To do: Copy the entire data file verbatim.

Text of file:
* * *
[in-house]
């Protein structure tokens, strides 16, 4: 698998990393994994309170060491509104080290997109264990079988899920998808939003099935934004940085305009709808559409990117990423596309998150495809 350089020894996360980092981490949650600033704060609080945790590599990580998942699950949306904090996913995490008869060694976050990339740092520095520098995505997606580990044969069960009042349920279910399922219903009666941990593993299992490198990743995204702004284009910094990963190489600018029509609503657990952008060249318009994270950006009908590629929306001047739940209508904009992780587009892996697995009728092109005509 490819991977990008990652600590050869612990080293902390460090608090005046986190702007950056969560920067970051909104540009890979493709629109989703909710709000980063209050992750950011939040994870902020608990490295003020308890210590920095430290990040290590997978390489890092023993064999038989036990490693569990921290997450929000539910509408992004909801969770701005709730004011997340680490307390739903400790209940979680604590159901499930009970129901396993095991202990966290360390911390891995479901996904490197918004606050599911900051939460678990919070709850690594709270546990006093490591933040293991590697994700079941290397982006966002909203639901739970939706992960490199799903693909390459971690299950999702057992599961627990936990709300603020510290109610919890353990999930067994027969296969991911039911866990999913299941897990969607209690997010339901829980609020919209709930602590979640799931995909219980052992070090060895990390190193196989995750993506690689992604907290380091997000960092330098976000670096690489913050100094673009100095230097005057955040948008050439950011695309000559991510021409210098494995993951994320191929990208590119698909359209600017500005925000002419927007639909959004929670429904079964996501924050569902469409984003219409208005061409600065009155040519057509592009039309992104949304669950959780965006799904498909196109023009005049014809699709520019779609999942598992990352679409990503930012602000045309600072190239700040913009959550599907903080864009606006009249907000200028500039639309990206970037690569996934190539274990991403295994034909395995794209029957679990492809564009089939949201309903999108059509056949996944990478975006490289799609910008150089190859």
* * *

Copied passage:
[in-house]
């Protein structure tokens, strides 16, 4: 698998990393994994309170060491509104080290997109264990079988899920998808939003099935934004940085305009709808559409990117990423596309998150495809 350089020894996360980092981490949650600033704060609080945790590599990580998942699950949306904090996913995490008869060694976050990339740092520095520098995505997606580990044969069960009042349920279910399922219903009666941990593993299992490198990743995204702004284009910094990963190489600018029509609503657990952008060249318009994270950006009908590629929306001047739940209508904009992780587009892996697995009728092109005509 490819991977990008990652600590050869612990080293902390460090608090005046986190702007950056969560920067970051909104540009890979493709629109989703909710709000980063209050992750950011939040994870902020608990490295003020308890210590920095430290990040290590997978390489890092023993064999038989036990490693569990921290997450929000539910509408992004909801969770701005709730004011997340680490307390739903400790209940979680604590159901499930009970129901396993095991202990966290360390911390891995479901996904490197918004606050599911900051939460678990919070709850690594709270546990006093490591933040293991590697994700079941290397982006966002909203639901739970939706992960490199799903693909390459971690299950999702057992599961627990936990709300603020510290109610919890353990999930067994027969296969991911039911866990999913299941897990969607209690997010339901829980609020919209709930602590979640799931995909219980052992070090060895990390190193196989995750993506690689992604907290380091997000960092330098976000670096690489913050100094673009100095230097005057955040948008050439950011695309000559991510021409210098494995993951994320191929990208590119698909359209600017500005925000002419927007639909959004929670429904079964996501924050569902469409984003219409208005061409600065009155040519057509592009039309992104949304669950959780965006799904498909196109023009005049014809699709520019779609999942598992990352679409990503930012602000045309600072190239700040913009959550599907903080864009606006009249907000200028500039639309990206970037690569996934190539274990991403295994034909395995794209029957679990492809564009089939949201309903999108059509056949996944990478975006490289799609910008150089190859």